Maximize Protein Intake During Survival Situations
We need anywhere from .5-.7 grams of protein per pound of body weight on a daily basis. We get the bulk of our protein from meats and fish under normal circumstances, and legumes or beans provide a vegetable option that is equally beneficial. However, during survival situations, we need to balance our diet and seek out foods that will provide us with amounts that we need to stay fit and healthy.
Many people believe that protein is just for building muscle. While it is true that protein contributes to the development and health of muscle fibers, we also need protein to support many other processes in the body as well. Some examples include nutrients that support skin, tendon and ligament health and regeneration, enzymes that regulate our nervous system and hormones, blood and hemoglobin health, processes that support the immune system along with a host of amino acids that regulate cell activity and metabolism. Proteins are also important for the hair as well as bone health. In a nutshell, we can’t be healthy and strong without having proper amounts of protein in our daily diet.
While it is very easy to get nutrients from fruits and vegetables and carbs from grains and rice, protein is more elusive. We need meat, fish, poultry and legumes. Consequently, it is essential that all of our long-term survival planning involves the procurement and storage of protein so that we can eat enough on a daily basis. The question is how much do we need and where to get a sufficient amount in the field.
The best option is to choose foods that contain high levels of protein that don’t require a lot of time or energy to obtain. For example, you can spend all day fishing or catching crayfish. However, unless you are catching a large enough quantity or hauling in big fish, chances are that you will have to work very hard to get what you need. The same could be said when hunting for small game. You may be able to get 100 grams of protein from any animal, but how many animals do you need to catch, clean and cook in order to reach that amount?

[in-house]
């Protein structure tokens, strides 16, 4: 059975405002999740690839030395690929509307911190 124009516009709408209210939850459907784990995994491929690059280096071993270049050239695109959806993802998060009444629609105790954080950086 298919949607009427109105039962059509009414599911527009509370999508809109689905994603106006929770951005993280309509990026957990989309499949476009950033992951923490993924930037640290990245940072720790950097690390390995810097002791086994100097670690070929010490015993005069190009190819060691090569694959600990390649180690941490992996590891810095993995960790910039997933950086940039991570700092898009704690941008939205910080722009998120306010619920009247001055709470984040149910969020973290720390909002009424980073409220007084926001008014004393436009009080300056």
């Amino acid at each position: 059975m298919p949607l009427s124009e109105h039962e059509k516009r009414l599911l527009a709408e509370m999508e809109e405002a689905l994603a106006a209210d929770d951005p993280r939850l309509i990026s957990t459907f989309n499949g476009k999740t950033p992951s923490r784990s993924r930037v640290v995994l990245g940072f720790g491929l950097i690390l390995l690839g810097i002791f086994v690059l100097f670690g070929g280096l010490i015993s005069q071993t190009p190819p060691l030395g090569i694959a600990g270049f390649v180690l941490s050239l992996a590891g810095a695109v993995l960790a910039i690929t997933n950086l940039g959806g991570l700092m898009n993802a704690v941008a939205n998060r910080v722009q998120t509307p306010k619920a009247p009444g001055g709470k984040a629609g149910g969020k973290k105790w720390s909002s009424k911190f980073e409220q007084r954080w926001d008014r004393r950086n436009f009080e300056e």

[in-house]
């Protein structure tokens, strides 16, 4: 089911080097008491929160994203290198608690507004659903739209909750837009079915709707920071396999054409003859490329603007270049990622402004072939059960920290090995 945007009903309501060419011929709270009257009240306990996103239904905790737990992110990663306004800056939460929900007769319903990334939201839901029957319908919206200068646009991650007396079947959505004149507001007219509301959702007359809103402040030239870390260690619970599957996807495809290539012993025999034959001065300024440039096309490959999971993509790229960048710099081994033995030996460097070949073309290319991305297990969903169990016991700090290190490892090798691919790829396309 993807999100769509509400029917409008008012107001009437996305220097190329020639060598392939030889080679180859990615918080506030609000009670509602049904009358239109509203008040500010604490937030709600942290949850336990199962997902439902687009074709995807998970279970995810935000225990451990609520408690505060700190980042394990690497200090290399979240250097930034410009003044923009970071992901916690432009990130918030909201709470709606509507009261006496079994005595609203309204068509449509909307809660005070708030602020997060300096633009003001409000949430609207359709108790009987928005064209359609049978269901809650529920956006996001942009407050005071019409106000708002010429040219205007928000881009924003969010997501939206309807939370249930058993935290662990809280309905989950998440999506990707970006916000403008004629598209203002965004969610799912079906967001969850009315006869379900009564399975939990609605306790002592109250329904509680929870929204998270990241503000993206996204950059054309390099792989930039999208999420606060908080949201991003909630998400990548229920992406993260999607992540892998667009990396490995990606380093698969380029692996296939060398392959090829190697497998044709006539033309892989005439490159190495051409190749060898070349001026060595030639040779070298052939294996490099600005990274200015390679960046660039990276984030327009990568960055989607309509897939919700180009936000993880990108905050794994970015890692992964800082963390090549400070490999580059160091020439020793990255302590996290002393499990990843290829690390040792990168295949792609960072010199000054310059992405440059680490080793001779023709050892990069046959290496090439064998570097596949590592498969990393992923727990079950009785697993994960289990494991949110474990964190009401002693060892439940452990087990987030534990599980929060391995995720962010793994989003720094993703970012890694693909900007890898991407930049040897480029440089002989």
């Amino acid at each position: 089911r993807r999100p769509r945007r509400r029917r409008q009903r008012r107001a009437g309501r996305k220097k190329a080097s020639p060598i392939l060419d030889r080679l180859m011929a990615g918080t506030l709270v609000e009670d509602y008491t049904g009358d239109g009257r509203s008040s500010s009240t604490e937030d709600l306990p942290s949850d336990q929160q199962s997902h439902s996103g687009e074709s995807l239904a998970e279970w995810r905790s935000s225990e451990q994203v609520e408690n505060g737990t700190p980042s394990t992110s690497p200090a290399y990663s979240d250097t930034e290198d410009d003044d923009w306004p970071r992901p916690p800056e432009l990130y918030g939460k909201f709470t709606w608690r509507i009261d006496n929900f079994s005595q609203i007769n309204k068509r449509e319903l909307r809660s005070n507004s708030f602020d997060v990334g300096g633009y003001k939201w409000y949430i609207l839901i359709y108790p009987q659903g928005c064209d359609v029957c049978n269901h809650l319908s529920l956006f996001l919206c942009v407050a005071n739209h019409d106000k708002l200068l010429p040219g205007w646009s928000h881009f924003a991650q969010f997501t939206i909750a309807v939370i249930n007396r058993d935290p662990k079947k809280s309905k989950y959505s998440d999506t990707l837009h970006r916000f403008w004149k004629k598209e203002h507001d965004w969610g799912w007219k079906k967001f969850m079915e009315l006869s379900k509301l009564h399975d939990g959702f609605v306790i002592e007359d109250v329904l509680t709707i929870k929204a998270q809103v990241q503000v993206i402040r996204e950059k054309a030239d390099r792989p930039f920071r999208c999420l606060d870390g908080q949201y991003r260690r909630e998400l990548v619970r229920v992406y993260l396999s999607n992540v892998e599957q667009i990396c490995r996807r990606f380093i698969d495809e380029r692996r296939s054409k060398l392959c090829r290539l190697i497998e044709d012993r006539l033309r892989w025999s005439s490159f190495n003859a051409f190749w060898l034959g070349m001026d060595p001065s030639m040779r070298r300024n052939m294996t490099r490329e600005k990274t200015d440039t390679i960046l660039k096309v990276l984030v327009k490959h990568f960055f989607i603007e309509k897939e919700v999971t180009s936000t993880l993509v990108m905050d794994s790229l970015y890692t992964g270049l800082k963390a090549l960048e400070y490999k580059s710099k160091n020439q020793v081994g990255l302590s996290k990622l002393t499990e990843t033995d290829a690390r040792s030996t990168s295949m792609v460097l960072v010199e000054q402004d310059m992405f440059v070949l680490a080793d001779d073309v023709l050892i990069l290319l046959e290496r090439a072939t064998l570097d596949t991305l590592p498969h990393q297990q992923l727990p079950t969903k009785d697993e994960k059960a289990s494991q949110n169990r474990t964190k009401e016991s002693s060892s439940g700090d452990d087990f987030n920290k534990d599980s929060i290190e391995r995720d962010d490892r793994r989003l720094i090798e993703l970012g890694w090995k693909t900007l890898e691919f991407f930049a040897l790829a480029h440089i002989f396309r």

It’s important to think of not only what food sources are available and how to catch them efficiently, but you should also think about whether or not their benefits are worth the effort. For example, crayfish are a great source of protein and other nutrients. However, you will need to catch, cook and eat dozens of them in order to meet your daily needs. On the other hand, you can hunt a deer, catch a wild turkey or pheasant and get more than enough in a single kill. There’s nothing wrong with picking crayfish or any other kind of animal, even if they don’t have a lot of protein per unit. The trick is to combine sources and diversify in order to have a well-rounded intake on a daily basis.
The easiest and best way to get protein is by drinking milk from cows or goats. Eggs from chickens and the meat from poultry are also good sources. The benefits of eggs and milk is that they are essentially renewable sources as long as you take care of the animals and keep breeding. On the other hand, you also need to ensure that you have the space and resources to house and feed the animals over the long-term. Keep in mind that cows are the most inefficient source of nutrients out of all of the protein sources that we rely on today. They require a lot more feed and water than other sources that produce similar benefits. Goats, sheep and chicken require less resources but produce similar benefits.
Fish are some of the best sources of protein and other nutrients in the world. Salt water fish tend to have a few more grams of protein per serving than their freshwater counterparts. However, a pound of almost any kind of fish meat is sufficient enough to give the body its daily protein requirements. Just remember, the smaller the fish or crustacean, the more you will need to catch and eat.
Legumes are cheap, available in bulk and require minimal effort to store and hydrate when needed. They also provide a condensed form of protein and other nutrients that make them the ideal alternative to meat products. Make sure to stock up on large quantities of beans in your stockpile, and try to grow them whenever possible as well. As long as your survival situation involves staying in a fixed location that you’ve set up for the long-term, beans should be an integral part of your stockpile.
Remember that no matter how you slice it, you need at least 100 grams of protein per day. Make sure that you know how to obtain these amounts before you end up in any given survival situation. This is true whether you hunt, fish, garden or stock up on supplies. Don’t ever underestimate the importance of protein, and always keep an eye out for easy and accessible sources near to where you will be hunkering down. A little bit of research and preparation will go a long way once you are facing a long-term crisis.